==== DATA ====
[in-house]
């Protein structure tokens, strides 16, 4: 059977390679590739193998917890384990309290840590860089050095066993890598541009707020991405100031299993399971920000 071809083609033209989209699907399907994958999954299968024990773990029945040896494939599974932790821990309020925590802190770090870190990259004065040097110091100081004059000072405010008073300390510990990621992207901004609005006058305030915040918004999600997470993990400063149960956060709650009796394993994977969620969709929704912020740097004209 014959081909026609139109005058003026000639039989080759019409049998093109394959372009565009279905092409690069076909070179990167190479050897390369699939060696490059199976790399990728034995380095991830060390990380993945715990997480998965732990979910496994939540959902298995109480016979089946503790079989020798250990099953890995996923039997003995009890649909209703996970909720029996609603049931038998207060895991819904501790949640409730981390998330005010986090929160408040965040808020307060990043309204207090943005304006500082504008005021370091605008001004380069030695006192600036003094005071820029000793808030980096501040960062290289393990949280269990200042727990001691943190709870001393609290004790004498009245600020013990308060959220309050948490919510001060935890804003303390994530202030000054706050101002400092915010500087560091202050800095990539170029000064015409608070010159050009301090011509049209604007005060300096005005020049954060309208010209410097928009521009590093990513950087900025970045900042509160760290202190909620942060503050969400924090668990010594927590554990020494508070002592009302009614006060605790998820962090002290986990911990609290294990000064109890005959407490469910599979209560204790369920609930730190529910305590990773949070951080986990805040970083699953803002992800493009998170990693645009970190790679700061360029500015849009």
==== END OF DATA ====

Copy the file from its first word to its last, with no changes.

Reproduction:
[in-house]
């Protein structure tokens, strides 16, 4: 059977390679590739193998917890384990309290840590860089050095066993890598541009707020991405100031299993399971920000 071809083609033209989209699907399907994958999954299968024990773990029945040896494939599974932790821990309020925590802190770090870190990259004065040097110091100081004059000072405010008073300390510990990621992207901004609005006058305030915040918004999600997470993990400063149960956060709650009796394993994977969620969709929704912020740097004209 014959081909026609139109005058003026000639039989080759019409049998093109394959372009565009279905092409690069076909070179990167190479050897390369699939060696490059199976790399990728034995380095991830060390990380993945715990997480998965732990979910496994939540959902298995109480016979089946503790079989020798250990099953890995996923039997003995009890649909209703996970909720029996609603049931038998207060895991819904501790949640409730981390998330005010986090929160408040965040808020307060990043309204207090943005304006500082504008005021370091605008001004380069030695006192600036003094005071820029000793808030980096501040960062290289393990949280269990200042727990001691943190709870001393609290004790004498009245600020013990308060959220309050948490919510001060935890804003303390994530202030000054706050101002400092915010500087560091202050800095990539170029000064015409608070010159050009301090011509049209604007005060300096005005020049954060309208010209410097928009521009590093990513950087900025970045900042509160760290202190909620942060503050969400924090668990010594927590554990020494508070002592009302009614006060605790998820962090002290986990911990609290294990000064109890005959407490469910599979209560204790369920609930730190529910305590990773949070951080986990805040970083699953803002992800493009998170990693645009970190790679700061360029500015849009």